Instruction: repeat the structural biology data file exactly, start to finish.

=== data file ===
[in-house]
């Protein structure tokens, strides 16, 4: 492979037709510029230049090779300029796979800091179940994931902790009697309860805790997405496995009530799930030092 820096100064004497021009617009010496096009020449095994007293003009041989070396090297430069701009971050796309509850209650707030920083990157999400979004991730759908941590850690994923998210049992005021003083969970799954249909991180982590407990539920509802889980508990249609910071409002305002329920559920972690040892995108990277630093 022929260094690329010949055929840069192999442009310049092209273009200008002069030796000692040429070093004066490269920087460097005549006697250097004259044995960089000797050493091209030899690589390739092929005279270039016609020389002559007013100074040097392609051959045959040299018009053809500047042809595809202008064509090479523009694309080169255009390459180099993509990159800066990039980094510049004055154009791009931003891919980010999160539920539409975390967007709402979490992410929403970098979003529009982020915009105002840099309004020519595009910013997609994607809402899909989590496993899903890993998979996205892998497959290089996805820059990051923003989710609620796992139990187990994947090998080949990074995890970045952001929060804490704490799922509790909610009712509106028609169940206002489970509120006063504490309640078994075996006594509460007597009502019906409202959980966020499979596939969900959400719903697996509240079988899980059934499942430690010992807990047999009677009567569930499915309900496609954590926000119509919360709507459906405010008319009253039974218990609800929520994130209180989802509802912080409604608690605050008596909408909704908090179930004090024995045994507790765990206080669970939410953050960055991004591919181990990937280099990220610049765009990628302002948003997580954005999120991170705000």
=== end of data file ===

[in-house]
């Protein structure tokens, strides 16, 4: 492979037709510029230049090779300029796979800091179940994931902790009697309860805790997405496995009530799930030092 820096100064004497021009617009010496096009020449095994007293003009041989070396090297430069701009971050796309509850209650707030920083990157999400979004991730759908941590850690994923998210049992005021003083969970799954249909991180982590407990539920509802889980508990249609910071409002305002329920559920972690040892995108990277630093 022929260094690329010949055929840069192999442009310049092209273009200008002069030796000692040429070093004066490269920087460097005549006697250097004259044995960089000797050493091209030899690589390739092929005279270039016609020389002559007013100074040097392609051959045959040299018009053809500047042809595809202008064509090479523009694309080169255009390459180099993509990159800066990039980094510049004055154009791009931003891919980010999160539920539409975390967007709402979490992410929403970098979003529009982020915009105002840099309004020519595009910013997609994607809402899909989590496993899903890993998979996205892998497959290089996805820059990051923003989710609620796992139990187990994947090998080949990074995890970045952001929060804490704490799922509790909610009712509106028609169940206002489970509120006063504490309640078994075996006594509460007597009502019906409202959980966020499979596939969900959400719903697996509240079988899980059934499942430690010992807990047999009677009567569930499915309900496609954590926000119509919360709507459906405010008319009253039974218990609800929520994130209180989802509802912080409604608690605050008596909408909704908090179930004090024995045994507790765990206080669970939410953050960055991004591919181990990937280099990220610049765009990628302002948003997580954005999120991170705000």